We paired this wine with a California Pizza Kitchen White Pizza- which for some reason, is only seasonal and incredibly hard to find. I think Erin and her mom Diane were searching all over kingdom come trying to find it, and located it at Dominicks’ (Safeway, same thing). For those who aren’t aware, that pizza is made up of Mozzarella, Ricotta, Parmesan, Pecorino Romano, Spinach, and Roasted Garlic. It is ridiculously delicious pizza. And it paired well, not only with the red that I had attached my big mouth to, but it also went with Erin’s Cool Riesling. It’s not easy to get one dish that works with both a red and white, but that one seemed to work. I have a hunch that grilled chicken with portabellos, pasta salad, and any light pasta dish with olive oil would pair well with the Relax Cool Red Wine. It is by far one of the most delicious lighter reds I’ve tried. I would recommend it highly to anyone who is just starting out with red wine drinking (Raz, that means you!) and wants to explore different reds of the wine palette.

Enjoy. It is delicious, it is easily found, and usually retails for around $10. Totally worth the price of admisssion.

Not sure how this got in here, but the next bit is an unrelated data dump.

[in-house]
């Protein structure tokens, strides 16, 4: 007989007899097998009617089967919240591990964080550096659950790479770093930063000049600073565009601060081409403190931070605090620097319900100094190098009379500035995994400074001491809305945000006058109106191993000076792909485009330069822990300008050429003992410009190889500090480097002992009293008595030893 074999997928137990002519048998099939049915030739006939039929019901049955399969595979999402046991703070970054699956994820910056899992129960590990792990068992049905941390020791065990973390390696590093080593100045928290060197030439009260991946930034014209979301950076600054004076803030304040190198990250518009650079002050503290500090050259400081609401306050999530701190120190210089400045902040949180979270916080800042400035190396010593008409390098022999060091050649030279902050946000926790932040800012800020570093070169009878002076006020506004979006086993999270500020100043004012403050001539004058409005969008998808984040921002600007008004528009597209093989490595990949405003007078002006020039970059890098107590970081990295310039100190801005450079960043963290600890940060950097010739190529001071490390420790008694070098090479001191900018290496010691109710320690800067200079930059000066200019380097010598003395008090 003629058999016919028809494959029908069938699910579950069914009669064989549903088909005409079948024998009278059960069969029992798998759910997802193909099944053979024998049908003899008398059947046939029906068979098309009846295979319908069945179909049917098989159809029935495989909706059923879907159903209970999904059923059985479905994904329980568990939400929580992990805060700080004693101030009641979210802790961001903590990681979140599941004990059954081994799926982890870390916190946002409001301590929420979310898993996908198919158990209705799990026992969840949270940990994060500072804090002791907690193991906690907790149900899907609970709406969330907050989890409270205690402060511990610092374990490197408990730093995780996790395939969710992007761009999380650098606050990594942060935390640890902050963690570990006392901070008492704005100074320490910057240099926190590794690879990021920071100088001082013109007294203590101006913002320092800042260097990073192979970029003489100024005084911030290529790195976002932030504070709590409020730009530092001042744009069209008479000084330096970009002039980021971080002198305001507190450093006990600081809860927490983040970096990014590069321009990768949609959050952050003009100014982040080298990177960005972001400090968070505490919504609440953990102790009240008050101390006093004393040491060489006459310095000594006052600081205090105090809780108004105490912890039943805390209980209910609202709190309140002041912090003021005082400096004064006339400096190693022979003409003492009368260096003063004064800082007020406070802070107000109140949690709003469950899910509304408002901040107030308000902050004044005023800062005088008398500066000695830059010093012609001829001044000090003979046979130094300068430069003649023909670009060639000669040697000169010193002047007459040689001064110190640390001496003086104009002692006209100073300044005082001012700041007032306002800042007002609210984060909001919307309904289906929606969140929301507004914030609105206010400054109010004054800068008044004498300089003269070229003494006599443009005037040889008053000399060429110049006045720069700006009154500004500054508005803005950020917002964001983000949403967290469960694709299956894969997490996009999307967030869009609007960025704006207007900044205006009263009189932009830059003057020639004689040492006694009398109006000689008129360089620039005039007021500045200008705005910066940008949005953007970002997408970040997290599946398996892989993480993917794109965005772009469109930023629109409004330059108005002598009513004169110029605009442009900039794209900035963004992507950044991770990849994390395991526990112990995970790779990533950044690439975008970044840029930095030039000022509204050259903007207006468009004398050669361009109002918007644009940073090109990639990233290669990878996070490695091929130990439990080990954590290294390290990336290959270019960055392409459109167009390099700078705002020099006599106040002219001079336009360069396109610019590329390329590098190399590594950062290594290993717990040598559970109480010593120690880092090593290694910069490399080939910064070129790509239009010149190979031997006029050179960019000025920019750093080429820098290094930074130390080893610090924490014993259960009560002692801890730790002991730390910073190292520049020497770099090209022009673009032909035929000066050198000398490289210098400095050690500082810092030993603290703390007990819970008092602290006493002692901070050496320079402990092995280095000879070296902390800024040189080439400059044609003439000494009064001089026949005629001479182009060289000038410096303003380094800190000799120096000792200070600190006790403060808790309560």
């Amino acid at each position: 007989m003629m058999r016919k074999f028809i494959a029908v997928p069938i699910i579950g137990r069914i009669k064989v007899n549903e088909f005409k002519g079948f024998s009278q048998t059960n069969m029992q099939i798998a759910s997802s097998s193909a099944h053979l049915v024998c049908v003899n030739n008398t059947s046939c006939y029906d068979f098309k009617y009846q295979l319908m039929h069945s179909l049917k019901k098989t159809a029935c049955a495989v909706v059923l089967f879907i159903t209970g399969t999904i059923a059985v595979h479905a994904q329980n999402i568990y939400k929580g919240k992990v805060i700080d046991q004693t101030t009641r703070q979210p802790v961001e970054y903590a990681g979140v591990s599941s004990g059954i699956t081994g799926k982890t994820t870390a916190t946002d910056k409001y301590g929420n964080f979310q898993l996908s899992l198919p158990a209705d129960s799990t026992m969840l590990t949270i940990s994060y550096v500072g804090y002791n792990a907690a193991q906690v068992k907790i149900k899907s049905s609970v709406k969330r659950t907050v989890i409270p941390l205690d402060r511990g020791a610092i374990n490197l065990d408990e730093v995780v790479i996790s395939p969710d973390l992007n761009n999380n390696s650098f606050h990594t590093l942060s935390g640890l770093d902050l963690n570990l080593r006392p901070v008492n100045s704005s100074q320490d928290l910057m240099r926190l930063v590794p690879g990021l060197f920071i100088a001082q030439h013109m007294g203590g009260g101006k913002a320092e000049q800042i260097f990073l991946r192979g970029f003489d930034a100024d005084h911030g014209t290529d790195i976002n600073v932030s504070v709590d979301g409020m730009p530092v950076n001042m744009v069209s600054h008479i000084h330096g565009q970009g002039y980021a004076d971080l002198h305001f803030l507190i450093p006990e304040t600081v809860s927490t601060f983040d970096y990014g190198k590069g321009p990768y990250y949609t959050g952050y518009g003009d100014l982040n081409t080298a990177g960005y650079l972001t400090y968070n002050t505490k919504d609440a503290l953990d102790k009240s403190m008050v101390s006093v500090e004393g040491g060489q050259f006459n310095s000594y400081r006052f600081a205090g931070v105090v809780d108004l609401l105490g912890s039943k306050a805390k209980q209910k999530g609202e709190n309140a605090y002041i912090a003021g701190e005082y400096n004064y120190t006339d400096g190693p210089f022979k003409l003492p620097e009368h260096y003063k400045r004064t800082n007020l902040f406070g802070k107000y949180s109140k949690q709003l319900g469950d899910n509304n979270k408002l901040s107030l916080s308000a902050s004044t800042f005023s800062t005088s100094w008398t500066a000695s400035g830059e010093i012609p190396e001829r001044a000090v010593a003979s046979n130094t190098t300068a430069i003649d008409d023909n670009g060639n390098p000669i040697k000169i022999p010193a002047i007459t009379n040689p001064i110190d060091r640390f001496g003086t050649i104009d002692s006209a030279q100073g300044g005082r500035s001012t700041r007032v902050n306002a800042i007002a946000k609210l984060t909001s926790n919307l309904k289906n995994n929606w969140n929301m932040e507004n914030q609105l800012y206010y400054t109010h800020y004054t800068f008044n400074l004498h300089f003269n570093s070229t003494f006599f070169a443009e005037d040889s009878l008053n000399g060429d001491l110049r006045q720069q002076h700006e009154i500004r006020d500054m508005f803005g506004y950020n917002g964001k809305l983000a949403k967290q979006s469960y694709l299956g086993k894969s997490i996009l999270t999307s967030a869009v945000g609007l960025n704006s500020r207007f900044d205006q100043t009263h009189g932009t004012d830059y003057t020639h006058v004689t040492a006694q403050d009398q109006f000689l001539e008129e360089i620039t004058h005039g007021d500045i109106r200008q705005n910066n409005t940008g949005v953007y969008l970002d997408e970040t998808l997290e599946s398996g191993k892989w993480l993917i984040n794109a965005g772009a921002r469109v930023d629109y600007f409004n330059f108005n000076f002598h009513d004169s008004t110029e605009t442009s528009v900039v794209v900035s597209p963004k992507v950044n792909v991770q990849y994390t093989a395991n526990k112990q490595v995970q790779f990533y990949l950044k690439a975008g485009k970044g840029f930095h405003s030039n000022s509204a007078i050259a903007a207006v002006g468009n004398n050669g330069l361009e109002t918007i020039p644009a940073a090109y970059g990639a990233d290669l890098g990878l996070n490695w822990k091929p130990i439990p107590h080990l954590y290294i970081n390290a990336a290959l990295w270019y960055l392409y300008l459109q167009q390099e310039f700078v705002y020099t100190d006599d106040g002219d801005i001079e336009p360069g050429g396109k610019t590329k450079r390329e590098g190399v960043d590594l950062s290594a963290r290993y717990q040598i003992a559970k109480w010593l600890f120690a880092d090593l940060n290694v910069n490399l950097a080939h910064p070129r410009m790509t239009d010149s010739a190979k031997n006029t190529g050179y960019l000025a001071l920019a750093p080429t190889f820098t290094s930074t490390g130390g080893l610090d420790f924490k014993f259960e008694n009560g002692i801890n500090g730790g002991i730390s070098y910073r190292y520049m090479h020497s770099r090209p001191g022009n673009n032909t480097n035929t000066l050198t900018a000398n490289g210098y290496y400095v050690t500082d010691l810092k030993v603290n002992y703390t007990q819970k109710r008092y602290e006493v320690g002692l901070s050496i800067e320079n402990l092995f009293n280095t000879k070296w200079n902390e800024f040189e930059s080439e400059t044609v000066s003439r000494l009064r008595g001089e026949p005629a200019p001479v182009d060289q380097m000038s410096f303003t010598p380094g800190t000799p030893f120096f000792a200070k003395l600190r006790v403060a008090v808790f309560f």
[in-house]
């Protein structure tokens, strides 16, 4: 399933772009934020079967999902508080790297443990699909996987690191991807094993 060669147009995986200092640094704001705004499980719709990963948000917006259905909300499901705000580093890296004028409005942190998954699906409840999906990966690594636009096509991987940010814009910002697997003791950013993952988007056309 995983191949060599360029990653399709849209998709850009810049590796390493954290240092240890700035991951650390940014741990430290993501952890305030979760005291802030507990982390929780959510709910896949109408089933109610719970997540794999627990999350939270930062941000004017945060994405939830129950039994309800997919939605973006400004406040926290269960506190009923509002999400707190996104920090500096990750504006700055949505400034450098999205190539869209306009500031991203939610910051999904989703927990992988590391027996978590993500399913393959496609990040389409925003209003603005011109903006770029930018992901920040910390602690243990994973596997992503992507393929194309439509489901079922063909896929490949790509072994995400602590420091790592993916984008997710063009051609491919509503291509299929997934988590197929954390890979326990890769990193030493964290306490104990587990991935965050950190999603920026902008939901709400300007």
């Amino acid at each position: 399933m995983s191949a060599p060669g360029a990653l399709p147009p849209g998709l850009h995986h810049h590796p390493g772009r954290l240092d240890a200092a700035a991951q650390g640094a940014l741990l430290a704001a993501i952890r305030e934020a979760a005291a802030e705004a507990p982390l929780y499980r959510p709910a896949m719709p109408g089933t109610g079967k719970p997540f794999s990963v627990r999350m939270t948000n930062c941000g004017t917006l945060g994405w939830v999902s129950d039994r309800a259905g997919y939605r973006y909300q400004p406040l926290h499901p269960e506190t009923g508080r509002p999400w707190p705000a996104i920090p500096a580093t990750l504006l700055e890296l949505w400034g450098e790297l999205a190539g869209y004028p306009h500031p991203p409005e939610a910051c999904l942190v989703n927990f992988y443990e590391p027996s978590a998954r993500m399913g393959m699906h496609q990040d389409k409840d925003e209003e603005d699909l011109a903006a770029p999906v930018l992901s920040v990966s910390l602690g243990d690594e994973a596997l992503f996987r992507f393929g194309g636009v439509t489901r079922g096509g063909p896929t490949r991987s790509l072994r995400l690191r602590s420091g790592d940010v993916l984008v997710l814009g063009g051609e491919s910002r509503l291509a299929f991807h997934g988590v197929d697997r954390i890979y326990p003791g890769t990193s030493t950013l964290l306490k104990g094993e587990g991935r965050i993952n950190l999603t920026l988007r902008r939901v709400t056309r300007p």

Lil Koala Shiraz (3 out of 5)



Well, the Lil Koala Shiraz wasn’t too shabby. It was incredibly strong when you uncorked it, but I let it breathe for a hour and half. More than my usual time to let a wine breathe, but I got distracted reading Firefly fan fiction (untouched by the evil Amazon Fan Fiction network, or whatever racket Bozos has going on over there), so a hour and half it was. It lost a lot of the bitter taste, but the problem here was that it also did not continue to have a taste. The tannins were shot once it was exposed to air.

Still, I plowed on and had a second glass. I was not terribly disappointed in this wine. In fact, I actually didn’t mind it too much. It tastes of plum, spice, and it should have a spicier flavor. At first, yes. After being exposed to air like a normal red, no, it went bye bye. It did not return. However, as odd as it may sound, I think I prefer this wine after it lost some of its zippity doo dah. It retails for $4.99 a bottle. I had it with gluten free pasta and chicken meatballs. I did not regret any of the combo, it all went well together.